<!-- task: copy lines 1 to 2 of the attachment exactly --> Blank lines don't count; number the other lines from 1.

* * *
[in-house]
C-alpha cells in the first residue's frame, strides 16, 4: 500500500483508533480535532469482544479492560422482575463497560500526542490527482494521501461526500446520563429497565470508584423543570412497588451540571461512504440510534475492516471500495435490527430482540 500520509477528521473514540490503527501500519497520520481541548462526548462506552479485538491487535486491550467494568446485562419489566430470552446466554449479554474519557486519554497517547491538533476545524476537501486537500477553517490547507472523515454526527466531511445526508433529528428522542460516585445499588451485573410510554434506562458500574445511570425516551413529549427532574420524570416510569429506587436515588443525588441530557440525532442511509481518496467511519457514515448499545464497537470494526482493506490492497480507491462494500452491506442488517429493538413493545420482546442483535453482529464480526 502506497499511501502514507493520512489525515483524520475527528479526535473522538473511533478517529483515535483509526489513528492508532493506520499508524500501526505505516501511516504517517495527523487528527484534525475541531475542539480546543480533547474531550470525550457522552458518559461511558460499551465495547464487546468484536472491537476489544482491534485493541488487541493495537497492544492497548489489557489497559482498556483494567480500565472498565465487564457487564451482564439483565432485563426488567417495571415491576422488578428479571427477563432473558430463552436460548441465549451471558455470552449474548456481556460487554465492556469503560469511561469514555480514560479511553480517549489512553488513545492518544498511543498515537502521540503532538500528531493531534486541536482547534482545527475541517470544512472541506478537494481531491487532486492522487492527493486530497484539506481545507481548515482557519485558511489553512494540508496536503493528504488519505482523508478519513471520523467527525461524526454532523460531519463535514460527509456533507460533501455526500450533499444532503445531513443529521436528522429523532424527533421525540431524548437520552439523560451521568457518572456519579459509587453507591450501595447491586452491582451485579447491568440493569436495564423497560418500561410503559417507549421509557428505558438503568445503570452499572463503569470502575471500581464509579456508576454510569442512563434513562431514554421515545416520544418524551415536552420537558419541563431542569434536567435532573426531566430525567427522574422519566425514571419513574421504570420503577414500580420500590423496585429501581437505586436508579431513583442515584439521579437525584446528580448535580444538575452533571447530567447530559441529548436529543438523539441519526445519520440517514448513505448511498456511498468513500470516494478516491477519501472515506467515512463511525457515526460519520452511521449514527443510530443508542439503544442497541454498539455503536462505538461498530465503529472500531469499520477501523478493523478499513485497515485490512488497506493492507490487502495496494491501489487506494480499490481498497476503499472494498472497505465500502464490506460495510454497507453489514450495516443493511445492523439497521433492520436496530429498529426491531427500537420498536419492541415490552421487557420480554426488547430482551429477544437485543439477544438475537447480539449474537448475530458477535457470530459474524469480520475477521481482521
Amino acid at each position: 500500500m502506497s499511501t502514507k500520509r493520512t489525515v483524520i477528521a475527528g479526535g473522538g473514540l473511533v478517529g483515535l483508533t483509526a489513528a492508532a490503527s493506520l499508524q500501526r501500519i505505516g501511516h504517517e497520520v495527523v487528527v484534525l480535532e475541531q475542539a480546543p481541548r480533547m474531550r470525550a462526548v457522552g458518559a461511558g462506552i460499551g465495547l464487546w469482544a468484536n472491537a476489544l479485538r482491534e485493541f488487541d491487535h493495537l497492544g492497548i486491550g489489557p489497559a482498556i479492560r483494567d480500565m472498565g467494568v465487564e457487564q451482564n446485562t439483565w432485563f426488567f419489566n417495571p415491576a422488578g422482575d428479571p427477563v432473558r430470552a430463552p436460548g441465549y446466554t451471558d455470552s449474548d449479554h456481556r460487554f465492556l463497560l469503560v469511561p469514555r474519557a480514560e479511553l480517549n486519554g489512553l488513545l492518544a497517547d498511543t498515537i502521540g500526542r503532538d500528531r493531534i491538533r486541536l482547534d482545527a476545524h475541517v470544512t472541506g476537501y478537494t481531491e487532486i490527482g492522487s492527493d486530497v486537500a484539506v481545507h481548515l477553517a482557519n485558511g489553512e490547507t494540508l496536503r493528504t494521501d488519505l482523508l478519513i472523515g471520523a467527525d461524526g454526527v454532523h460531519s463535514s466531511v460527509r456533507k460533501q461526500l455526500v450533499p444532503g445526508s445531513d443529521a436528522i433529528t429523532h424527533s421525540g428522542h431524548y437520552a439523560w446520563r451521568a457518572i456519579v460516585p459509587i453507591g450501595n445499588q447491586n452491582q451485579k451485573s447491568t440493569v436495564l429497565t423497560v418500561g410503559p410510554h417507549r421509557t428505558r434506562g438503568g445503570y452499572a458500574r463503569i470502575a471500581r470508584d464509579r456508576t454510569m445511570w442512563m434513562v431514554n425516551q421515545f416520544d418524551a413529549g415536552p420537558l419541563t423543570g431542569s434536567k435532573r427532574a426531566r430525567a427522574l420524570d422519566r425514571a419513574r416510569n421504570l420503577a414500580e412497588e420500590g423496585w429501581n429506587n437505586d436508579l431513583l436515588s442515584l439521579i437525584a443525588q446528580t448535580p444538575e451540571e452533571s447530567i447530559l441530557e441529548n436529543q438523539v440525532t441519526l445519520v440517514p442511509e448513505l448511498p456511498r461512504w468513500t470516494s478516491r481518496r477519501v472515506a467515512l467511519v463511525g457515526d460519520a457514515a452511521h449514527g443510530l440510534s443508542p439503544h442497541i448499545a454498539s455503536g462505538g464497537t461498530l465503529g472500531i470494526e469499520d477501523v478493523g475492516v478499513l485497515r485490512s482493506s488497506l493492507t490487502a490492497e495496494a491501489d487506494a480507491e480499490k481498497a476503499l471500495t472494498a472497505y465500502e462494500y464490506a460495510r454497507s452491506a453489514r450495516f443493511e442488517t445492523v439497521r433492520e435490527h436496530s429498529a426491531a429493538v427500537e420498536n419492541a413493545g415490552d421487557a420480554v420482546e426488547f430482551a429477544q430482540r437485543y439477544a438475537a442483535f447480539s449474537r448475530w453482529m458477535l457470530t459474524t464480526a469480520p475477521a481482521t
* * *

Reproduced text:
[in-house]
C-alpha cells in the first residue's frame, strides 16, 4: 500500500483508533480535532469482544479492560422482575463497560500526542490527482494521501461526500446520563429497565470508584423543570412497588451540571461512504440510534475492516471500495435490527430482540 500520509477528521473514540490503527501500519497520520481541548462526548462506552479485538491487535486491550467494568446485562419489566430470552446466554449479554474519557486519554497517547491538533476545524476537501486537500477553517490547507472523515454526527466531511445526508433529528428522542460516585445499588451485573410510554434506562458500574445511570425516551413529549427532574420524570416510569429506587436515588443525588441530557440525532442511509481518496467511519457514515448499545464497537470494526482493506490492497480507491462494500452491506442488517429493538413493545420482546442483535453482529464480526 502506497499511501502514507493520512489525515483524520475527528479526535473522538473511533478517529483515535483509526489513528492508532493506520499508524500501526505505516501511516504517517495527523487528527484534525475541531475542539480546543480533547474531550470525550457522552458518559461511558460499551465495547464487546468484536472491537476489544482491534485493541488487541493495537497492544492497548489489557489497559482498556483494567480500565472498565465487564457487564451482564439483565432485563426488567417495571415491576422488578428479571427477563432473558430463552436460548441465549451471558455470552449474548456481556460487554465492556469503560469511561469514555480514560479511553480517549489512553488513545492518544498511543498515537502521540503532538500528531493531534486541536482547534482545527475541517470544512472541506478537494481531491487532486492522487492527493486530497484539506481545507481548515482557519485558511489553512494540508496536503493528504488519505482523508478519513471520523467527525461524526454532523460531519463535514460527509456533507460533501455526500450533499444532503445531513443529521436528522429523532424527533421525540431524548437520552439523560451521568457518572456519579459509587453507591450501595447491586452491582451485579447491568440493569436495564423497560418500561410503559417507549421509557428505558438503568445503570452499572463503569470502575471500581464509579456508576454510569442512563434513562431514554421515545416520544418524551415536552420537558419541563431542569434536567435532573426531566430525567427522574422519566425514571419513574421504570420503577414500580420500590423496585429501581437505586436508579431513583442515584439521579437525584446528580448535580444538575452533571447530567447530559441529548436529543438523539441519526445519520440517514448513505448511498456511498468513500470516494478516491477519501472515506467515512463511525457515526460519520452511521449514527443510530443508542439503544442497541454498539455503536462505538461498530465503529472500531469499520477501523478493523478499513485497515485490512488497506493492507490487502495496494491501489487506494480499490481498497476503499472494498472497505465500502464490506460495510454497507453489514450495516443493511445492523439497521433492520436496530429498529426491531427500537420498536419492541415490552421487557420480554426488547430482551429477544437485543439477544438475537447480539449474537448475530458477535457470530459474524469480520475477521481482521